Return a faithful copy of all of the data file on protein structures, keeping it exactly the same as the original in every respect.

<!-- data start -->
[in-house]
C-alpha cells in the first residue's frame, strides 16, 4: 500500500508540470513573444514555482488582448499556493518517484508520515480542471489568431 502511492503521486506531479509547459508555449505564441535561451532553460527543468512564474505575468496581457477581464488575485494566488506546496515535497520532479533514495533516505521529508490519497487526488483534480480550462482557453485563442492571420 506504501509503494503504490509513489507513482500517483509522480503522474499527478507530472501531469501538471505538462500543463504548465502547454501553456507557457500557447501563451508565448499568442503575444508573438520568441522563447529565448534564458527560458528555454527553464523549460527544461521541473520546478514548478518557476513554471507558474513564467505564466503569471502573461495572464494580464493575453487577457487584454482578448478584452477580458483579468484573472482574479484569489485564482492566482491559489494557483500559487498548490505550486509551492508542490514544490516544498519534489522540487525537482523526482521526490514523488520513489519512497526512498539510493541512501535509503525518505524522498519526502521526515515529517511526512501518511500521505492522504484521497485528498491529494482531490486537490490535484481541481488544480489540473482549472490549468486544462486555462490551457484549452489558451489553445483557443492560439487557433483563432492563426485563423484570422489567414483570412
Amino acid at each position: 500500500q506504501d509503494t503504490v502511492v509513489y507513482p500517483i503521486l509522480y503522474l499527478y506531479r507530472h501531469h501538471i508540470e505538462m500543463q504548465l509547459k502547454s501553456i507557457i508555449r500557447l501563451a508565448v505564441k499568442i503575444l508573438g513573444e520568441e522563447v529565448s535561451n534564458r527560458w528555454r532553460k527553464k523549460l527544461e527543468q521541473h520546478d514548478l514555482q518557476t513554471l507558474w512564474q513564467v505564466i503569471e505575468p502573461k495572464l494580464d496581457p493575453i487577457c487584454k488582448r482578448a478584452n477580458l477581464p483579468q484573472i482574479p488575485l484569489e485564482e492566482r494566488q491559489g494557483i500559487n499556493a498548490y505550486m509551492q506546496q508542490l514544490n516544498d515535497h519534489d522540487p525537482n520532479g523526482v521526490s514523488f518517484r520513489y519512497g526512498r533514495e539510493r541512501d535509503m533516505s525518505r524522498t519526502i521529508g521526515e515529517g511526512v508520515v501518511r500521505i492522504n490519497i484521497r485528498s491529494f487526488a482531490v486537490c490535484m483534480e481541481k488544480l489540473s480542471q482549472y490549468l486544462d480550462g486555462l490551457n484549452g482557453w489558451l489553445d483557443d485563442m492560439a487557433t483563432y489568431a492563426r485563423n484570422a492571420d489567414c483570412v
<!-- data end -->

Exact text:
[in-house]
C-alpha cells in the first residue's frame, strides 16, 4: 500500500508540470513573444514555482488582448499556493518517484508520515480542471489568431 502511492503521486506531479509547459508555449505564441535561451532553460527543468512564474505575468496581457477581464488575485494566488506546496515535497520532479533514495533516505521529508490519497487526488483534480480550462482557453485563442492571420 506504501509503494503504490509513489507513482500517483509522480503522474499527478507530472501531469501538471505538462500543463504548465502547454501553456507557457500557447501563451508565448499568442503575444508573438520568441522563447529565448534564458527560458528555454527553464523549460527544461521541473520546478514548478518557476513554471507558474513564467505564466503569471502573461495572464494580464493575453487577457487584454482578448478584452477580458483579468484573472482574479484569489485564482492566482491559489494557483500559487498548490505550486509551492508542490514544490516544498519534489522540487525537482523526482521526490514523488520513489519512497526512498539510493541512501535509503525518505524522498519526502521526515515529517511526512501518511500521505492522504484521497485528498491529494482531490486537490490535484481541481488544480489540473482549472490549468486544462486555462490551457484549452489558451489553445483557443492560439487557433483563432492563426485563423484570422489567414483570412
Amino acid at each position: 500500500q506504501d509503494t503504490v502511492v509513489y507513482p500517483i503521486l509522480y503522474l499527478y506531479r507530472h501531469h501538471i508540470e505538462m500543463q504548465l509547459k502547454s501553456i507557457i508555449r500557447l501563451a508565448v505564441k499568442i503575444l508573438g513573444e520568441e522563447v529565448s535561451n534564458r527560458w528555454r532553460k527553464k523549460l527544461e527543468q521541473h520546478d514548478l514555482q518557476t513554471l507558474w512564474q513564467v505564466i503569471e505575468p502573461k495572464l494580464d496581457p493575453i487577457c487584454k488582448r482578448a478584452n477580458l477581464p483579468q484573472i482574479p488575485l484569489e485564482e492566482r494566488q491559489g494557483i500559487n499556493a498548490y505550486m509551492q506546496q508542490l514544490n516544498d515535497h519534489d522540487p525537482n520532479g523526482v521526490s514523488f518517484r520513489y519512497g526512498r533514495e539510493r541512501d535509503m533516505s525518505r524522498t519526502i521529508g521526515e515529517g511526512v508520515v501518511r500521505i492522504n490519497i484521497r485528498s491529494f487526488a482531490v486537490c490535484m483534480e481541481k488544480l489540473s480542471q482549472y490549468l486544462d480550462g486555462l490551457n484549452g482557453w489558451l489553445d483557443d485563442m492560439a487557433t483563432y489568431a492563426r485563423n484570422a492571420d489567414c483570412v